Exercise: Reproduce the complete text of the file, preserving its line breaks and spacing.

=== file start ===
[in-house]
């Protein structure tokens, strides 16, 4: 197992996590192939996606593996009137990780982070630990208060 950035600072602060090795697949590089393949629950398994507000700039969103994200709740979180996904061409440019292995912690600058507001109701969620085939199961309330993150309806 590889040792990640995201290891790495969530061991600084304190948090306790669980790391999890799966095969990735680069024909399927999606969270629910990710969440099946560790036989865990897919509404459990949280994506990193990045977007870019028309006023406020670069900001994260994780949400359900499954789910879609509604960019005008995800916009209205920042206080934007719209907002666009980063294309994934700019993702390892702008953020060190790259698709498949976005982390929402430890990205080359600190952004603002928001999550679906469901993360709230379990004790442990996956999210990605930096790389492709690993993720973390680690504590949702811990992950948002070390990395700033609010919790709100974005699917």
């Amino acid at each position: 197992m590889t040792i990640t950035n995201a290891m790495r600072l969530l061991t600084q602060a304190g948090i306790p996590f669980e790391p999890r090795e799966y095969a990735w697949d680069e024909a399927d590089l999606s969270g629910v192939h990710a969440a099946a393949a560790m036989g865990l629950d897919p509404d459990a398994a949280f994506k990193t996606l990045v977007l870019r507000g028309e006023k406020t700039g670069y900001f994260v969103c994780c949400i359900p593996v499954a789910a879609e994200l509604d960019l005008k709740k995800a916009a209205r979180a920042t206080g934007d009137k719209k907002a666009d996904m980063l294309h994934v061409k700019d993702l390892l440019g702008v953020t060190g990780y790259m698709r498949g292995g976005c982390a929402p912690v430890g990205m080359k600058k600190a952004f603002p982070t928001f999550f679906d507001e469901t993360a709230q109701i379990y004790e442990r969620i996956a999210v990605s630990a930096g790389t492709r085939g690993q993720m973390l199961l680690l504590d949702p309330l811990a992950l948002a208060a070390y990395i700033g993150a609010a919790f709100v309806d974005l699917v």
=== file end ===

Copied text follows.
[in-house]
């Protein structure tokens, strides 16, 4: 197992996590192939996606593996009137990780982070630990208060 950035600072602060090795697949590089393949629950398994507000700039969103994200709740979180996904061409440019292995912690600058507001109701969620085939199961309330993150309806 590889040792990640995201290891790495969530061991600084304190948090306790669980790391999890799966095969990735680069024909399927999606969270629910990710969440099946560790036989865990897919509404459990949280994506990193990045977007870019028309006023406020670069900001994260994780949400359900499954789910879609509604960019005008995800916009209205920042206080934007719209907002666009980063294309994934700019993702390892702008953020060190790259698709498949976005982390929402430890990205080359600190952004603002928001999550679906469901993360709230379990004790442990996956999210990605930096790389492709690993993720973390680690504590949702811990992950948002070390990395700033609010919790709100974005699917």
């Amino acid at each position: 197992m590889t040792i990640t950035n995201a290891m790495r600072l969530l061991t600084q602060a304190g948090i306790p996590f669980e790391p999890r090795e799966y095969a990735w697949d680069e024909a399927d590089l999606s969270g629910v192939h990710a969440a099946a393949a560790m036989g865990l629950d897919p509404d459990a398994a949280f994506k990193t996606l990045v977007l870019r507000g028309e006023k406020t700039g670069y900001f994260v969103c994780c949400i359900p593996v499954a789910a879609e994200l509604d960019l005008k709740k995800a916009a209205r979180a920042t206080g934007d009137k719209k907002a666009d996904m980063l294309h994934v061409k700019d993702l390892l440019g702008v953020t060190g990780y790259m698709r498949g292995g976005c982390a929402p912690v430890g990205m080359k600058k600190a952004f603002p982070t928001f999550f679906d507001e469901t993360a709230q109701i379990y004790e442990r969620i996956a999210v990605s630990a930096g790389t492709r085939g690993q993720m973390l199961l680690l504590d949702p309330l811990a992950l948002a208060a070390y990395i700033g993150a609010a919790f709100v309806d974005l699917v």